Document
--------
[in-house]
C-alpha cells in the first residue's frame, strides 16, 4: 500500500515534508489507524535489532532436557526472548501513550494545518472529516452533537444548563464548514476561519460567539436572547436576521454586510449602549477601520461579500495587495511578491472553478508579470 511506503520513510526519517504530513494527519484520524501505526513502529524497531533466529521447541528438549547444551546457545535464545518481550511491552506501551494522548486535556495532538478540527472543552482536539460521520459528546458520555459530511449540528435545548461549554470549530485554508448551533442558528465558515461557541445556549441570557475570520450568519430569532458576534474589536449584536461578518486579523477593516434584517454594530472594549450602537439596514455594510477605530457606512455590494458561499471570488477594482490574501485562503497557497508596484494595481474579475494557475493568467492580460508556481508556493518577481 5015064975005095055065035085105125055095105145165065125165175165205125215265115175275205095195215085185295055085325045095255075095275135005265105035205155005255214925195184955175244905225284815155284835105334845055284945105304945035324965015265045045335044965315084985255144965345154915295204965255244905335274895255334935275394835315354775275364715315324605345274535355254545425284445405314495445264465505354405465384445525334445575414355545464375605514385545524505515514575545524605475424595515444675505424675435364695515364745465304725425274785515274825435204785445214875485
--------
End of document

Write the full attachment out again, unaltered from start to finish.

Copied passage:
[in-house]
C-alpha cells in the first residue's frame, strides 16, 4: 500500500515534508489507524535489532532436557526472548501513550494545518472529516452533537444548563464548514476561519460567539436572547436576521454586510449602549477601520461579500495587495511578491472553478508579470 511506503520513510526519517504530513494527519484520524501505526513502529524497531533466529521447541528438549547444551546457545535464545518481550511491552506501551494522548486535556495532538478540527472543552482536539460521520459528546458520555459530511449540528435545548461549554470549530485554508448551533442558528465558515461557541445556549441570557475570520450568519430569532458576534474589536449584536461578518486579523477593516434584517454594530472594549450602537439596514455594510477605530457606512455590494458561499471570488477594482490574501485562503497557497508596484494595481474579475494557475493568467492580460508556481508556493518577481 5015064975005095055065035085105125055095105145165065125165175165205125215265115175275205095195215085185295055085325045095255075095275135005265105035205155005255214925195184955175244905225284815155284835105334845055284945105304945035324965015265045045335044965315084985255144965345154915295204965255244905335274895255334935275394835315354775275364715315324605345274535355254545425284445405314495445264465505354405465384445525334445575414355545464375605514385545524505515514575545524605475424595515444675505424675435364695515364745465304725425274785515274825435204785445214875485